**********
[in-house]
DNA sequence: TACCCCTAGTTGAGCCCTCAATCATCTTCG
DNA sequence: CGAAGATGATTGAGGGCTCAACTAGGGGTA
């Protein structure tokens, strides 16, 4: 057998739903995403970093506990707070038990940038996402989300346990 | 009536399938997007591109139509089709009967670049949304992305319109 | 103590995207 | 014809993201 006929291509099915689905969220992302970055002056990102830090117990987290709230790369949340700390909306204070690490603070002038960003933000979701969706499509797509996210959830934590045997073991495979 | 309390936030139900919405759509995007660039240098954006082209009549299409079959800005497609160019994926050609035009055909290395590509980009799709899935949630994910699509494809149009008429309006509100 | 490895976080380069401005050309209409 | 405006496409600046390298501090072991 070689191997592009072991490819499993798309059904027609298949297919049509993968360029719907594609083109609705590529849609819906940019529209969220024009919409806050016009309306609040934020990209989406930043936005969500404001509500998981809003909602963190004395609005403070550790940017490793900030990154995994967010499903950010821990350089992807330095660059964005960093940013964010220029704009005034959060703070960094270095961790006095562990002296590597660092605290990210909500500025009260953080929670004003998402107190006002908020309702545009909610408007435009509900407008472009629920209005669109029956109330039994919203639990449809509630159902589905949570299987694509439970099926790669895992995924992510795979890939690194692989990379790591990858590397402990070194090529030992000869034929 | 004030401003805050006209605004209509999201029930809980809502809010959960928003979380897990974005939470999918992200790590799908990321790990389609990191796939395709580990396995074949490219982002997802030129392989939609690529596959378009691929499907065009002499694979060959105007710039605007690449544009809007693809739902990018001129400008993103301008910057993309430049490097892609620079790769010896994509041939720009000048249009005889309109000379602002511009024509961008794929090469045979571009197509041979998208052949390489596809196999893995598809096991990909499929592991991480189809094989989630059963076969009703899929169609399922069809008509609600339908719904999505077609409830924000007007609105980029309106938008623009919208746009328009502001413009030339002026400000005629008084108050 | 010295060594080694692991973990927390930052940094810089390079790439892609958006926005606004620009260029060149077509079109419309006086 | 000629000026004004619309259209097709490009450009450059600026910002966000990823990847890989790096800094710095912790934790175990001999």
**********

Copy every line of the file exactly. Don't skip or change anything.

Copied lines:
[in-house]
DNA sequence: TACCCCTAGTTGAGCCCTCAATCATCTTCG
DNA sequence: CGAAGATGATTGAGGGCTCAACTAGGGGTA
């Protein structure tokens, strides 16, 4: 057998739903995403970093506990707070038990940038996402989300346990 | 009536399938997007591109139509089709009967670049949304992305319109 | 103590995207 | 014809993201 006929291509099915689905969220992302970055002056990102830090117990987290709230790369949340700390909306204070690490603070002038960003933000979701969706499509797509996210959830934590045997073991495979 | 309390936030139900919405759509995007660039240098954006082209009549299409079959800005497609160019994926050609035009055909290395590509980009799709899935949630994910699509494809149009008429309006509100 | 490895976080380069401005050309209409 | 405006496409600046390298501090072991 070689191997592009072991490819499993798309059904027609298949297919049509993968360029719907594609083109609705590529849609819906940019529209969220024009919409806050016009309306609040934020990209989406930043936005969500404001509500998981809003909602963190004395609005403070550790940017490793900030990154995994967010499903950010821990350089992807330095660059964005960093940013964010220029704009005034959060703070960094270095961790006095562990002296590597660092605290990210909500500025009260953080929670004003998402107190006002908020309702545009909610408007435009509900407008472009629920209005669109029956109330039994919203639990449809509630159902589905949570299987694509439970099926790669895992995924992510795979890939690194692989990379790591990858590397402990070194090529030992000869034929 | 004030401003805050006209605004209509999201029930809980809502809010959960928003979380897990974005939470999918992200790590799908990321790990389609990191796939395709580990396995074949490219982002997802030129392989939609690529596959378009691929499907065009002499694979060959105007710039605007690449544009809007693809739902990018001129400008993103301008910057993309430049490097892609620079790769010896994509041939720009000048249009005889309109000379602002511009024509961008794929090469045979571009197509041979998208052949390489596809196999893995598809096991990909499929592991991480189809094989989630059963076969009703899929169609399922069809008509609600339908719904999505077609409830924000007007609105980029309106938008623009919208746009328009502001413009030339002026400000005629008084108050 | 010295060594080694692991973990927390930052940094810089390079790439892609958006926005606004620009260029060149077509079109419309006086 | 000629000026004004619309259209097709490009450009450059600026910002966000990823990847890989790096800094710095912790934790175990001999």